MEDIEVAL SILVER BOWL WITH FLOWERS 16TH CENTURY A.D. OR EARLIER A dipping bowl raised from a single sheet of silver, decorated with a circumferential frieze of repoussé flower heads, everted rim and shallow basal ring. 5¼ in. (43 grams, 13.3 cm wide). £1,800 - 2,400 PROVENANCE:

Acquired in the late 1980s-early 1990s. Important North West London collection.

420

LITERATURE:

Cf. a bowl in silver with similar decoration in Read & Tonnochy, Catalogue of the silver plate: mediaeval and later bequeathed to the British museum by Sir Augustus Wollaston Franks, K.C.B., with selected examples from other sources, London, 1928, n.88. FOOTNOTES:

Silver bowls represented a small universe of artistic styles, motifs and symbols, preserved still in the Medieval period, from harmonious ancient forms, motifs of vines, Christian deer and birds, through Romanesque or Gothic rosettes, fearsome beasts and mythical medieval creatures, to virtuoso ornamentation, endless vines and geometric arabesques. They were used for drinking and for the Holy Liturgy in East, especially for the wine accompanying the bread given after the Holy Communion (Antidoron).

421

ENGLISH MEDIEVAL STAINED GLASS QUATREFOIL WITH CHRIST CIRCA 1500 A.D. A framed quatrefoil stained glass panel showing Christ seated at the centre, holding a sceptre with the Lamb of God at his feet, between a bull (Saint Luke) and an eagle (Saint John). 26⅝ x 24⅞ in. (4.9 kg, 67.5 x 63 cm). [No Reserve] £3,000 - 4,000 PROVENANCE:

Sybille Kummer-Rothenhausler collection. Ex central London gallery. Accompanied by a copy of a previous a typed catalogue page with provenance. This lot has been checked against the Interpol Database of stolen works of art and is accompanied by AIAD certificate no.11418-192173. LITERATURE:

Cf. Caviness, M. et al., Stained Glass before 1700 in American Collections: MidAtlantic and Southeastern Seaboard States, Corpus Vitrearum Checklist II, Volume 23, Washington, 1987, p.81, for a pair of similar half-length figures.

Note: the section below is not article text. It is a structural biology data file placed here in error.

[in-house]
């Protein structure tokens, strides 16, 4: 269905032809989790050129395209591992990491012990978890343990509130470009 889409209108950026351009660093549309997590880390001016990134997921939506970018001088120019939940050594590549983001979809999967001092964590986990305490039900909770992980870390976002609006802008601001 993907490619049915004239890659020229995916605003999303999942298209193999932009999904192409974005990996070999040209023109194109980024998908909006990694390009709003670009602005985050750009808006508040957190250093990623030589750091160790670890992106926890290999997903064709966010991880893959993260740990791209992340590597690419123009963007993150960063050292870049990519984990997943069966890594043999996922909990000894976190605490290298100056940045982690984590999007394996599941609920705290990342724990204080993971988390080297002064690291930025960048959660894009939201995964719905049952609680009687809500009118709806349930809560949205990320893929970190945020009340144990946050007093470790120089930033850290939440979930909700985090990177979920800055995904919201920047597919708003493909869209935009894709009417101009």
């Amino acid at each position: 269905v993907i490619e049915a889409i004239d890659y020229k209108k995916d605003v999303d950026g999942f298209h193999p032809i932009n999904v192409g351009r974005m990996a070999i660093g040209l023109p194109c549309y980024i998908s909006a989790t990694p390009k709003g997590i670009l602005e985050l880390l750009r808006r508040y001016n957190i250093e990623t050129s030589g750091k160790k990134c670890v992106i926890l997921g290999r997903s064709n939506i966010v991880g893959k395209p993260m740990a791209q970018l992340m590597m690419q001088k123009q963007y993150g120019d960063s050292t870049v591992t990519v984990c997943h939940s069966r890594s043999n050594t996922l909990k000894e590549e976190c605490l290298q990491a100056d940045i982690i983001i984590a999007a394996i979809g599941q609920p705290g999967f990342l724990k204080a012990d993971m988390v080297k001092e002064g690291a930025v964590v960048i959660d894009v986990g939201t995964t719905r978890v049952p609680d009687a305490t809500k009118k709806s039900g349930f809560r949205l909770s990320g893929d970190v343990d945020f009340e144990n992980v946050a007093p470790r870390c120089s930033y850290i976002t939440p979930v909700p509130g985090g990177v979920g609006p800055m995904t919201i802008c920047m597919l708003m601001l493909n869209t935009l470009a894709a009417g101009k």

421

170

For charges payable in addition to the final hammer price of each Lot see paragraphs 19 & 26 of buyer's T&C's


422

422

LARGE FRENCH MEDIEVAL AND LATER STAINED GLASS WINDOW PAIR 13TH CENTURY A.D. AND LATER A pair of stained glass pointed-arch windows each in a substantial wooden frame, with inset figural roundels, vegetation and tendrils, heraldic motifs, complete and fragments, all dating from between the 13th and 17th century. 47¼ - 47⅝ in. (25.3 kg total, 1.20-1.21 m). [2, No Reserve] £2,000 - 3,000 PROVENANCE:

Collection of Paul W. Doll, Jr. (1926-2020). Ex central London gallery. This lot has been checked against the Interpol Database of stolen works of art and is accompanied by AIAD certificate no.11419-192197.

423

MEDIEVAL DUTCH STAINED GLASS ROUNDEL DEPICTING THE NATIVITY NETHERLANDS, 16TH CENTURY A.D. A stained glass roundel depicting a Nativity scene; suspension loops to circumference. 9¼ in. (390 grams, 23.5 cm). [No Reserve] £600 - 800 PROVENANCE:

UK private collection. Ex central London gallery.

For charges payable in addition to the final hammer price of each Lot see paragraphs 19 & 26 of buyer's T&C's

423

171


424

MEDIEVAL FRENCH STAINED GLASS HEAD OF A BEARDED MAN FRANCE, TROYES, CIRCA 1530 A.D. A large, polychrome fragment of stained glass window in a lead-alloy frame, portraying the head of a youthful bearded male in profile, facing left. 7⅛ in. (122 grams, 18 cm). [No Reserve] £500 - 700 PROVENANCE: